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Venkatesh et al./User Acceptance of IT Qarterly RESEARCH ARTICLE USER ACCEPTANCE OF INFORMATION TECHNOLOGY: TOWARD A UNIFIED VIEW^ Abstract By: Viswanath Venkatesh Robert H. Smith School of Business University of Maryland Van Munching Hall College Park, MD 20742 U.S.A. Michael G. Morris Mcintire School of Commerce University of Virginia Monroe Hall Charlottesville, VA 22903-2493 U.S.A. Gordon B. Davis Carlson School of Management University of Minnesota 321 19'^ Avenue South Minneapolis, MN 55455 U.S.A. Fred D. Davis Sam M. Walton College of Business University of Arkansas Fayetteville, AR 72701-1201 U.S.A. Cynthia Beath was the accepting senior editor for this paper. Information technology (IT) acceptance research has yielded many competing models, each with different sets of acceptance determinants. In this paper, we (1) review user acceptance literature and discuss eight prominent models, (2) empirically compare the eight models and their extensions, (3) formulate a unified model that integrates elements across the eight models, and (4) empirically validate the unified model. The eight models reviewed are the theory of reasoned action, the technology acceptance model, the motivational model, the theory of planned behavior, a model combining the technology acceptance model and the theory of planned behavior, the model of PC utilization, the innovation diffusion theory, and the social cognitive theory. Using data from four organizations over a six-month period with three points of measurement, the eight models explained between 17 percent and 53 percent of the variance in user intentions to use information technology. Next, a unified model, called the United Theory of Acceptance and Use of Technology (UTAUT). was formulated, with four core determinants of intention and usage, and up to four moderators of key relationships. UTAUT was then tested using the original data and found to outperform the eight individual models (adjusted R^ of 69 percent). UTAUT was then confirmed with data from two new organizations with similar results (adjusted f^ of 70 percent). UTAUT thus provides a useful tool for managers needing to MIS Quarterly Vol. 27 No. 3. pp. 425-478/September 2003 425 Venkatesh et at./User Acceptance of IT assess the likelihood of success for new technology introductions and helps them understand the drivers of acceptance in order to proactively design interventions (including training, marketing, etc.) targeted at populations of users that may be less inclined to adopt and use new systems. The paper also makes several recommendations for future research including developing a deeper understanding of the dynamic influences studied here, refining measurement ofthe core constructs used in UTAUT, and understanding the organizational outcomes associated with new technology use. Keywords: Theory of pianned behavior, innovation characteristics, technology acceptance model, sociai cognitive theory, unified model, integrated modei Introduction The presence of computer and information technologies in today's organizations has expanded dramaticaiiy. Some estimates indicate that, since the 1980s, about 50 percent of all new capital investment in organizations has been in information technology (Westland and Clark 2000). Yet, for technologies to improve productivity, they must be accepted and used by employees in organizations. Explaining user acceptance of new technology is often described as one of the most mature research areas in the contemporary information systems (IS) literature (e.g , Hu et al. 1999). Research in this area has resulted in several theoretical models, with roots in information systems, psychology, and sociology, that routinely explain over 40 percent ofthe variance in individual intention to use technology (e.g., Davis et al. 1989; Taylor and Todd 1995b; Venkatesh and Davis 2000). Researchers are confronted with a choice among a multitude of models and find that they must "pick and choose" constructs across the models, or choose a "favored model" and largely ignore the contributions from alternative models. Thus, there is a need for a review and synthesis in order to progress toward a unified view of user acceptance. 426 MIS Quarterly Vol. 27 No. 3/September 2003 The current work has the following objectives: (1) To review the extant user acceptance models: The primary purpose of this review is to assess the current state of knowledge with respect to understanding individual acceptance of new information technologies. This review identifies eight prominent models and discusses their similarities and differences. Some authors have previously observed some of the similarities across models.^ However, our review is the first to assess similarities and differences across all eight models, a necessary first step toward the ultimate goal of the paper: the development of a unified theory of individual acceptance of technology. The review is presented in the following section. (2) To empirically compare the eight models: We conduct a within-subjects, longitudinal validation and comparison of the eight models using data from four organizations. This provides a baseline assessment of the relative explanatory power of the individual models against which the unified model can be compared. The empirical model comparison is presented in the third section. (3) To formulate the Unified Theory of Acceptance and Use of Technology (UTAUT): Based upon conceptual and empirical similarities across models, we formulate a unified model. The formulation of UTAUT is presented in the fourth section. (4) To empirically validate UTAUT: An empirical test of UTAUT on the original data provides preliminary support for our contention that UTAUT outperforms each of the eight original models. UTAUT is then cross-validated using data from two new organizations. The empirical validation of UTAUT is presented in the fifth section. Forexample, Moore and Benbasal (1991) adapted the perceived usefulness and ease of use items from Davis et al.'s (1989) TAM to measure relative advantage and complexity, respectively, in their innovation diffusion model. Venkatesh et aL/User Acceptance of IT t— • Individual reactions to using information technology 1 1 Intentions to use information technology 1 Actual use of information technology Figure 1. Basic Concept Underiying User Acceptance Modeis Review of Extant User Acceptance Models Description of Models and Constructs IS research has long studied how and why individuals adopt new information technologies. Within this broad area of inquiry, there have been several streams of research. One stream of research focuses on individual acceptance of technology by using intention or usage as a dependent variable (e.g., Compeau and Higgins 1995b; Davis et al. 1989). Other streams have focused on implementation success at the organizational level (Leonard-Barton and Deschamps 1988) and tasktechnology fit (Goodhue 1995; Goodhue and Thompson 1995), among others. While each of these streams makes important and unique contributions to the literature on user acceptance of information technology, the theoretical models to be included in the present review, comparison, and synthesis employ intention and/or usage as the key dependent variable. The goal here is to understand usage as the dependent variable. The role of intention as a predictor of behavior (e.g., usage) is critical and has been well-established in IS and the reference disciplines (see Ajzen 1991; Sheppard et al. 1988; Taylor and Todd 1995b). Figure 1 presents the basic conceptual framework underlying the class of models explaining individual acceptance of information technology that forms the basis of this research. Our review resulted in the identification of eight key competing theoretical models. Table 1 describes the eight 1 models and defines their theorized determinants of intention and/or usage. The models hypothesize between two and seven determinants of acceptance, for a total of 32 constructs across the eight models. Table 2 identifies four key moderating variables (experience, voluntariness, gender, and age) that have been found to be significant in conjunction with these models. Prior Model Tests and Model Comparisons There have been many tests of the eight models but there have only been four studies reporting empirically-based comparisons of two or more of the eight models published in the major information systems journals. Table 3 provides a brief overview of each of the model comparison studies. Despite the apparent maturity of the research stream, a comprehensive comparison of the key competing models has not been conducted in a single study. Below, we identify five limitations of these prior model tests and comparisons, and how we address these limitations in our work. Technology studied: The technologies that have been studied in many of the model development and comparison studies have been relatively simple, individual-oriented information technologies as opposed to more complex and sophisticated organizational technologies that are the focus of managerial concern and of this study. MIS Quarterly Vol. 27 No. 3/September 2003 All 1 1 0 o o to E 1 .0 o x> r- 0 CO 3 C CD tj ro 0 E S ro ro _c "a 03 0 •o c ro >, O3 o O3 H" (A E 5 0 CO 0 03 >, 1— "S < m '0 -D 0 ai XI O tj TO 0 c 3 "B t/3 Q. •n •2 _ro O) fD ro •§ 3 0 tr ° o 'r-'. d 2 "55 CD Q. ro CM o 0 0 0 to Q. I CO ^ Ji •g >> •D 5 J 13 1- E g .c OJ 1-^ 5 ? 0 13 if n 2 "(5 If "Q. g X) < 4— E o Z .> "C CO tn d r— ;^ O "S LJ c c 3i. 199: rform i etiv n the proc( tsel or pro mot ion; le aeti\ rform j tal in a M2onl hat usi ' (Davis hat usi nerjob ro ntr einforoi tivity pt c al. be ins listinol rmanc "c i ; vill wa 0 _2 E that an ved job pe iclude free c X) penceived at user AJTPB. would p. 321 ion be 0 CD .^• apun M/S Quarterly Vol. 27 No. 3/September 2003 "o p ro SB UJJC o lieh a p < triinsic Moti l_ 0 L' 0 0 JD m peier 1999). •o .2 0 0 "to ro teef lnology adopti pen ception Ihmk h( lest ion" (Fi negati e targ< 0 Djeetive ^ 1 • ositive ( orming 1 ro 1 Technoto ct tude Tow lavior "(3 pune 428 inil 1 • fundamen tal ar luentiall the. It has bee )d to 1predic' anqe of behav'iors (see Shepipard etal. 1988 fora revi ew). Davis et al. (1989) apiDlied IKA to individuc ceptanee of technothati[he vairianc eexiplained was la eonsistent: with studi t hac ployed TRA in the 1 context of othe r behiaviors. k is one of the most ; of human belhavior. •• 0 LUI ^^M cial p:sychol Hi Drawn froi 1 ••lr 1 UJI re Const ^H Theory ol Rea sone d Acti Ver)katesh et al./User Acceptance of IT 0 CM '0 to ' ^ to CM" d 0 to > ro 03 0/ 0 ro TO ro .£ 03 0 0 0 Q. to to c 0 CO ro CO 0 to c o 0 Kip O [^ 0 C) o < C TJ 0 > "o _2 CO c n 1- «•o "c 0 ro X3 c ll Q- CD X 1— ro B a. B "Q. 0 TJ ro T3 < 0 XJ o .if CD 0 c o .^ ^t >•— o .0 > 0 CO E c c/3 ±j "TO c ro 0 0 CO ' o o ro CQ 0 T3 o "g f" n\ 0 c 0 X3 ro x: 0 O "g E ro 3 Z 0 > 0 a m\ b x; a; 0 ^> TJ 0 CO — TJ T- ^ O 0 Q r— CO .S c ro (0 0 CD Q. 'o c Q. B E 0 TJ o x: 0 • 1 o 0 0 Q 1. u 1H- T3 o a. _,_:, T— a o c f— 0 c < Q o xro: n C13 h 0 0 tn "o c 0' CU O 1 jf 0 - I l~ 0 Q. Q E o > 0 X3 C o 0 o Q- CJ c 0 g o o ro E E "0 — sn T3 H CO u LL. "5 Q- o E o 5 "AM. CO CQ CL O O OQ 1 - 1- CD Q. 1— it a: ^— 1— E E o g H- T5 TJ TD «t _0 "5. ro TJ < "2 o TJ ro 5 E o o z0 > TJ o ^ D ro 0 .a" K 0 < CO CO — UJ CO tJ TJ Q. E •D B "a. ro TJ 0 < •a < Q. ro "TO o sz 0 D[0 Tl 0 TJ 0 o_ o 0 O rceiv E g 4— Oi U) c lavi ^ • B rceiv ntrol o c •o 95b, o Tiodel combines the p dictors fived IJ sefulness from \ M t o r H (Ta>'lor and To' "o eptior raylor 0 -TAM- o .}TJ lavi E rceiv ntrol perf ormi the coni •n • nst CO jfceive tructur ffieul . 188 \ intei tTod I• ease • RA. •• • eontr s" att al eo V) bject tn o ings. nding !rent i 1;Ta5 Dmpo ^ H (= de var d to thf age of '; Math model ist DTPB ntieal t ^1-2 predi' t— SUJ wp reC I• ;ion arId behavio r in a een s uccessfull^/ appi livi'dual aicceptance and I loqlies (hlarrison et al. 19 'odd 1 995b). A l'elatei *lanned Be havio ;tin g inte ntion, DTP B is ic Bbut similar to 1lAM, subje etive norm , and s the underlying beliei tion cc3ntexts. bined TAM and TPB' (1) perci vin ral cc inten 1 } the Cl ereeivf al dete )resenl ully usi E ry of 1Planned B ehavi r(TPB E sxtencJed TRA b:/addi ^ioral eontrol. In TPR orizeci to be an s "o 1 0 0 XZ ro f -•—' ^ 3 o > LO S" -E c ro t/) Relati novat ions, |Core o CJ (1 o 0 N cn p h- c ro 0) CO C 0 0 JD to ro x: c g l O >•— ro d in S' cioli ed sini B o 0) Q. c P .c - 0 E2 "ra ^ 0 c CJ) Ol o 0} CO .9 ro ro CD ra > u novati on Di E o E o t/) Q. to CD o "£^Ei O ro CO ro c D 0 P ro jE c " C 0 fli c 0 Ol KTB I1 ;= 2! o O) " ^ a 0 • 01 3 D. .9 = ro if" VolunI irin I ro ^ gree 1 ttert han it jfinit ions • tj {- Cu 0 O O sz p ^ 0 12 g "-1 O ^ m c Q CO 3 CJ o p ro 3 D- c p iS 1- ro B CD .- E 0 "^ o 0 > 0 O gree t c 0 gree t o c 2^ (0 ro igibilit ig the nbasc .c c^ c O If c CT t/) ro ro 05 ^- c nsisti perie 91, p 0 "TO o C ro ro 0 91). .g CO C .c c ficult nj ro .c isat .52 c "' • " fd « ^H ^ H ^H E O CJ) CO and L 0 Ol o c CO gree t ro usin ci. 0 Stem 1 1 CO 0 • — E 0 01 D- ^ •a 0 "TO ro (fl CD X I 1= 0 X3 CO CJ S? ro cn 1 — 0 CJ • • E "* 0 0 —5 CO Ol > . to the 0rgani;zatic TD 0 • ing 1 ro 0 X d BenIDasat • 0 X) ra T3 Ct I/; 0) 0) Q. 0 •o lidity o • - n is iocia ^H ^H ing 1r dto 1 Venkatesh et al./User Acceptance ot IT o c c "n ro "TO "0 0 X3 O to c ro o di d) •a 75 (j a 0 d) 0 0 tn H o c c 0 cn -C c O) 3 o o x: "ro 0 ro 0 r~ (0 0 "T3 "to 0 0 Q. tn ro 3 ro o CQ CO to c _0 0 XI o DJ C 0 CJ 0 c0 c o t ^ M/S Quarterly Vol. 27 No. 3/September 2003 - •o CD •c > 0 r— ions). .e., threi )er- .E orri t_ "o 0 c o •B • B - ^ - o CO o .—. cn U) tu ro o tn _3) CO CO 1- o c o o 0 N/A > o o ers. in nterj men Tiore iubje Cti' r wor was lore liient 1 1 per( Jived viors eont rol was 1 1 Ven ldth :esh attiient o tn 5 0 Experi nee was i ncorpo Bd inteithiE model en-sub jects des ign (exper id ancJ inexpt meed i Pereei jsefuliness, a Jde to' rceived ihavioi were £ re sal ient wit icreasling experi while subjee less s< ient with 1ncreasi exper ienc (Taylo and Todd 1995a 0 for wom 'St ages of was •2 5 % E o ro 1 wiek • impo use \ C CD alie if orm was D be more len system ceived to ntary (Hartrki 1994). eeived 1 Q. subjf sugg ste o "o E CQ ro Dntrol w 3 ro cn 0 .sz ro 0 C C > m o — ax o s < m ro 5 •c g Si dj ^- ~l 111 .= —' > o. c .o 03 LUJOU t 1- 0 . 0 a 0 text c Q ro betwe intenti becorr levels sugge Q. 1 t tested, "5 ro — -5. 0 |B- (8 T3 iqiu o lat attitL alient foi 3sh et a 0 rega c 1- B. As diseussion "ro notei 0 C •o 0 TPB :he original 0 d h200C nonsti relatio nshi 1 bjective norm a nd bellavii lat subj' ive no !ss im portant th incr easi •f ex pener ice. Th IS simi lart tion of Ka rahann (tal. (1 sS was not > 0 UJJ 2 CN f ^ 0 ined E o ineorp rate d into TPBvi !orri!3 and Venkat Empiri videnice has experi nee modejrates tl K c ior H^ Votu ari inclu lHIi Experi nee was 1not exp licl tly inel udei the ori inal TPB or DTP It has • l o o 0 "o UJJC ; a c 0 JOLU 434 ro to tn 0 CO - ^ •(UO! ^•< ro "ro UJJ' 1 Volu 1 •r Bunc Exper •• • ooo; •del Ver^katesti et at./U$er Acceptance of tT tu 0 ro Z o < z •o ro e o » E ro 0 UJ ^ o E > 0 0 cn c 0 O m i_ Karahanna et al. (1999) conducted a between-subjects comparison to study the impact of innovation characteristics on adoption (no/low experience) and usage behavior (greater experience) and found differences in the predictors of adoption vs. usage behavior. The results showed that for adoption, the significant predictors were relative advantage, ease of use, trialability, results demonstrability, and visibility. In contrast, for usage, only relative advantage and image were significant. Innovation Diffusion Theory Social Cognitive Theory N/A N/A N/A Voluntariness was not tested as a moderator, but was shown to have a direct effect on intention. Thompson et al. (1994) found that complexity, affect toward use, social factors, and facilitating conditions were all more salient with less experience. On the other hand, concern about long-term consequences became increasingly important with increasing levels of experience. V/N V/N V/N V/N V/N V/N Model of PC Utilization Venkatesh et al./User Acceptance of IT MIS Quarterly Vol. 27 No. 3/September 2003 435 436 o B -O 1 >•- n CL ft c o E £ o o ' (A w (0 & o o o w 1- o Q > ro Ol o u o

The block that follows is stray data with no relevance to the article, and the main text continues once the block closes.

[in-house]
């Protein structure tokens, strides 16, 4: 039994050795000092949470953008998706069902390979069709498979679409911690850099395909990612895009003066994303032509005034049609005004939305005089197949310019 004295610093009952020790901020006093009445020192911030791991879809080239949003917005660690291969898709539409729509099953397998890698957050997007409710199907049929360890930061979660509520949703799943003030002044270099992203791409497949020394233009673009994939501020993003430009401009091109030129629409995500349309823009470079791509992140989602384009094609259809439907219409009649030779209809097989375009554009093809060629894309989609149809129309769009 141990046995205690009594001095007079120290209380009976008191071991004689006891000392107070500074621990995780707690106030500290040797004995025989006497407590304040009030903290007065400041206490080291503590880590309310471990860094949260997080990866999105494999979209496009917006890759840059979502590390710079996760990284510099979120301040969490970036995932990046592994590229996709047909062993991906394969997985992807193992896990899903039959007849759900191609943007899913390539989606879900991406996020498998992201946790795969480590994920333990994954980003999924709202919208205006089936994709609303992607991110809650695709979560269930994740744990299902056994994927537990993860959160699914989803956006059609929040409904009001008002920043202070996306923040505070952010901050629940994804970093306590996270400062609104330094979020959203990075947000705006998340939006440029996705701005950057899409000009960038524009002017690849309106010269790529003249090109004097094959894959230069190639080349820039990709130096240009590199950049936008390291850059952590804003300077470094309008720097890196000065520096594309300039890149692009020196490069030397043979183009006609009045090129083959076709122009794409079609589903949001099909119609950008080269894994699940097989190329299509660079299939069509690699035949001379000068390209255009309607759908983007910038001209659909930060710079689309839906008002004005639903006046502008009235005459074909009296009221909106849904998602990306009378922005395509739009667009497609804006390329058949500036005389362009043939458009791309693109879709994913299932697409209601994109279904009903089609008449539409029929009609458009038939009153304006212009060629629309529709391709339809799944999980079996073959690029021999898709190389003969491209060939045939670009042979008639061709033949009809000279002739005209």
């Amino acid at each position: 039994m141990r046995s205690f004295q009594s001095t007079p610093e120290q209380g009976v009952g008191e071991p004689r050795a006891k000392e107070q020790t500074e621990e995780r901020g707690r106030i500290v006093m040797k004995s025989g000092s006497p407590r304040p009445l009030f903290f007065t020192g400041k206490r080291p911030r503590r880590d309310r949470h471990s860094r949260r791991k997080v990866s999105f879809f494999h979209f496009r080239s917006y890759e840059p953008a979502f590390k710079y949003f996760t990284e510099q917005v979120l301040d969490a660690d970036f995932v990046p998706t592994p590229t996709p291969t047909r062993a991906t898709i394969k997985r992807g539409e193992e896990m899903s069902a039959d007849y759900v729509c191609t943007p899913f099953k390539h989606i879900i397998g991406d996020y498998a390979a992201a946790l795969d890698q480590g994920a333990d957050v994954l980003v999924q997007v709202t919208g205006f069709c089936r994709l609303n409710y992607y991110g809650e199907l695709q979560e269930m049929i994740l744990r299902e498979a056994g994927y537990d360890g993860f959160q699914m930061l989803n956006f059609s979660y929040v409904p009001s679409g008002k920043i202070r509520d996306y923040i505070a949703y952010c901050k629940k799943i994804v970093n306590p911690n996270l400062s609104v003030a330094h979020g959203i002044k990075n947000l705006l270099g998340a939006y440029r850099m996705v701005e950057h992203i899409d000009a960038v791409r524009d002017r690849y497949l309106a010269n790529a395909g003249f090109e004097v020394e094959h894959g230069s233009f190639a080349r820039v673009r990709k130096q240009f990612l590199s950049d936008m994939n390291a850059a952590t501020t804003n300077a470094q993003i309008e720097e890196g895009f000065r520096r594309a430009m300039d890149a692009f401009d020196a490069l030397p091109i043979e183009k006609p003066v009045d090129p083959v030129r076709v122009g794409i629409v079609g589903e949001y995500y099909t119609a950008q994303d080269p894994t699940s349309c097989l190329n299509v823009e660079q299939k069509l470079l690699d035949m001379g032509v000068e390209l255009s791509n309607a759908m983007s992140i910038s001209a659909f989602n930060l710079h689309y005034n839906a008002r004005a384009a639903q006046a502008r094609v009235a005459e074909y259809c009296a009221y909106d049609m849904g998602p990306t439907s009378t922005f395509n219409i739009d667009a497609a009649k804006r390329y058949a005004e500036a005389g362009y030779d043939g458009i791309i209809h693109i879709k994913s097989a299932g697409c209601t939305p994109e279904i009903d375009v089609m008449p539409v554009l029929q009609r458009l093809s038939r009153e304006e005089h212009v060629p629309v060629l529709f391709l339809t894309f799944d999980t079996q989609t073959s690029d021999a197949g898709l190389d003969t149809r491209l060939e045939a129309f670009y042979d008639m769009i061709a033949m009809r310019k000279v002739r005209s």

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Explanation & Answer


Venkatesh, V., Morris, M. G., Davis, G. B., & Davis, F. D. (2003). User acceptance of
information technology: Toward a unified view. MIS quarterly, 425-478.

Purpose (What are the objectives for writing the paper?):
Provide and outline a summary or overview of user acceptance of Information Technology. This
acceptance testing gets geared to a unified process view. This unified view helps describe the
effects of information technology on business decision-making processes, its intelligence, and
how technology affects and influences user acceptance and satisfaction.
Design / Methodology / Approach (How are the objectives achieved? Include the main methods
used for the research and the approach to the topic.):

Formulating a comprehensive summary of user acceptance testing of information
technology implementations.

Propose the general objectives...